More than 7,000 children were interviewed during the six-month-long casting period. For most of the adult roles, Haneke selected actors with whom he had worked before and therefore knew they were suitable for the roles. The role of the pastor was originally written for Ulrich Mühe, an actor who had starred in several of Haneke's past productions, but who died in 2007. Various actors were considered for replacement and eventually the part went to Burghart Klaußner, whom the director did not personally know before. Actors with significant stage experience were preferred because of the measured language of the screenplay.
Filming took place between 9 June and 4 September 2008. Locations were used in Leipzig, Lübeck, Michaelisbruch (Dreetz) and Netzow (Plattenburg) and Dassow (Schloss Johannstorf). The choice to make the film in black and white was based partly on the resemblance to photographs of the era, but also to create a distancing effect. All scenes were originally shot in color and then altered to black and white. Christian Berger, Haneke's usual director of photography, shot the film in Super 35 using a Moviecam Compact. Before filming started, Berger studied the black-and-white films Ingmar Bergman made with Sven Nykvist as cinematographer. Haneke wanted the environments to be very dark, so many indoor scenes used only practical light sources such as oil lamps and candles. In some of the darkest scenes, where the crew had been forced to add artificial lighting, extra shadows could be removed in the digital post-production which allowed for extensive retouching. The team in Vienna also sharpened objects and facial expressions, and modern details were removed from the images. In the dance scene, where the camera moves in 360 degrees, tiles were added frame by frame to replace the original Eternit roofs.
The film received its premiere on 21 May 2009 as an official selection at the 62nd Cannes Film Festival and had its theatrical release in Austria on 25 September 2009. In Germany, a release in selected cinemas on 17 September was followed by wide release on 15 October. American distribution by Sony Pictures Classics began 30 December 2009.
With a fully German cast and setting, as well as co-production by a German company, it has been discussed whether the film should be regarded as an Austrian or German production. Haneke himself has expressed indifference on the question: "In the Olympic Games the medal doesn't go to the country, but to the athlete." The general feeling is that it is primarily a Michael Haneke film.
In Oberösterreichische Nachrichten, Julia Evers called the film "an oppressive and impressive moral painting, in which neither the audience nor the people in the village find an escape valve from the web of authority, hierarchy and violence. [...] Everything in The White Ribbon is true. And that is why it is so difficult to bear." Markus Keuschnigg of Die Presse praised the "sober cinematography" along with the pacing of the narrative. Keuschnigg opposed any claims about the director being cold and cynical, instead hailing him as uncompromising and sincerely humanistic. Die Welt's Peter Zander compared The White Ribbon to Haneke's previous films Benny's Video and Funny Games, both centering around the theme of violence. Zander concluded that while the violence in the previous films had seemed distant and constructed, The White Ribbon demonstrates how it is a part of our reality. Zander also applauded the "perfectly cast children", whom he held as "the real stars of this film". "Mighty, monolithic and fearsome it stands in the cinema landscape. A horror drama, free from horror images", Christian Buß wrote in Der Spiegel, and expressed delight in how the film deviates from the conventions of contemporary German cinema: "Director Michael Haneke forces us to learn how to see again". Buß suggested references in the name of the fictitious village, "Eichwald", to the Nazi Obersturmbannführer Adolf Eichmann and the Buchenwald concentration camp. Eichwald is however a common German place name, meaning the "Oak Forest".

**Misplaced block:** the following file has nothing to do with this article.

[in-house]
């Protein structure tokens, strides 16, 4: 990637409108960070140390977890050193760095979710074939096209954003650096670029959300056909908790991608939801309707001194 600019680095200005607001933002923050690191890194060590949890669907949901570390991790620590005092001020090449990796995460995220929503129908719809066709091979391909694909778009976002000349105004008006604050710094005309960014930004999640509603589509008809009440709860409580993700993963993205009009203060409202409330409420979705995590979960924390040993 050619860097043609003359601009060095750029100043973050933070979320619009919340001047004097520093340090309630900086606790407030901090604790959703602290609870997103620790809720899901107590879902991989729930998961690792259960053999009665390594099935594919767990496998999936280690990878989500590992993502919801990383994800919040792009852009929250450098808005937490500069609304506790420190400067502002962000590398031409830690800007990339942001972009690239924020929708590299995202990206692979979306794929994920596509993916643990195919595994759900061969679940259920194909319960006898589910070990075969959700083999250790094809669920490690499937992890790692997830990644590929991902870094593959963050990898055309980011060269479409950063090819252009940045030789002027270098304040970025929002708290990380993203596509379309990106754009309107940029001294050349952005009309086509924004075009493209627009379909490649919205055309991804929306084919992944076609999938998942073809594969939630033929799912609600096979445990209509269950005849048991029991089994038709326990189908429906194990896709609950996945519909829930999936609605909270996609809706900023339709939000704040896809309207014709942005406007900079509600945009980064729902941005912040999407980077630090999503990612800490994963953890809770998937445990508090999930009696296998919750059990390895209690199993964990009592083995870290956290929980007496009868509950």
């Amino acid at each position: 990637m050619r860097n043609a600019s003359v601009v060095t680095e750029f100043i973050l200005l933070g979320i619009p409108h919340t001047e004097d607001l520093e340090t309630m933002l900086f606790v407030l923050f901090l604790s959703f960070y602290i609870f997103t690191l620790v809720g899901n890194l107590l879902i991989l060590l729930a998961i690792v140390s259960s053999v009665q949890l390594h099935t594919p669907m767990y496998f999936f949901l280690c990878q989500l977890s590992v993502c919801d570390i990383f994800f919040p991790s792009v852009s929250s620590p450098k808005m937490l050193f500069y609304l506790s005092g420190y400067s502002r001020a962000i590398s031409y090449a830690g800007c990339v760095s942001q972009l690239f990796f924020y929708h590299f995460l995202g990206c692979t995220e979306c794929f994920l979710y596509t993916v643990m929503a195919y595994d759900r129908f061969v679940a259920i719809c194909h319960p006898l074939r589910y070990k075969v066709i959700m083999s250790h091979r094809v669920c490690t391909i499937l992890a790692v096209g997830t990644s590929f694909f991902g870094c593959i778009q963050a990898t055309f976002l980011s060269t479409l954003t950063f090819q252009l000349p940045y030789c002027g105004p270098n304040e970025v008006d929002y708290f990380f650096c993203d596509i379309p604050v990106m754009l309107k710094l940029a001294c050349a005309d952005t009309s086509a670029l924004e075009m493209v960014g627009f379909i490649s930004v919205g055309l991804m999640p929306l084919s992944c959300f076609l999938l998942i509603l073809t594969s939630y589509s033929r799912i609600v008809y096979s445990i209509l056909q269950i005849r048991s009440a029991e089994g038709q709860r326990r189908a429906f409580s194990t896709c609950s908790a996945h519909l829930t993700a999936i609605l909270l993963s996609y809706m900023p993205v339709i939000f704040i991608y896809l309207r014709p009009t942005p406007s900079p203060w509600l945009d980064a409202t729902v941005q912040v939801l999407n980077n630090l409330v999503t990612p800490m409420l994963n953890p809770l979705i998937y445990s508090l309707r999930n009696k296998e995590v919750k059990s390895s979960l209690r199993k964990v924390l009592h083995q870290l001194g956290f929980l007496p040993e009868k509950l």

Critics such as Claudia Puig of USA Today praised the film's cinematography and performances while criticizing its "glacial pace" and "lack [of] the satisfaction of a resolution or catharsis." Ann Hornaday of The Washington Post wrote that trying to locate the seeds of fascism in religious hypocrisy and authoritarianism is "a simplistic notion, disturbing not in its surprise or profundity, but in the sadistic trouble the filmmaker has taken to advance it." Philip Maher at allmovie.com found the director "ham-handed" and "in the end his attempt at lucidity inevitably draws us further from the essential nature of fascism".
Accolades and awards
At the Cannes Film Festival in 2009, the film received the jury's highest prize, the Palme d'Or, and the international film critics' prize, plus a special mention from the Ecumenical Jury. This was followed in August by the FIPRESCI Grand Prix for best film of the year. It won three major prizes at the 2009 European Film Awards, held in Bochum, Germany, for Best Film, Best Director and Best Screenwriter. At the 67th annual Golden Globes, the film won the Golden Globe Award for Best Foreign Language Film. In 2010 the film won the BBC Four World Cinema Award.
The film was a nominee in the category Best Foreign Language Film at the 82nd Academy Awards. Its submission as an entry of Germany rather than Austria was the source of some controversy, since the Academy would have accepted it as a submission from either country. Martin Schweighofer, head of the Austrian Film Commission, expressed misgivings about the decision: "The discomfort arises because of the vague rules of the Academy. In essential functions the film is Austrian." It has been reported that the American distributor, Sony Pictures Classics, pressured Germany to submit it rather than Austria because the Academy had nominated Austrian films two years running and three in a row was considered unlikely.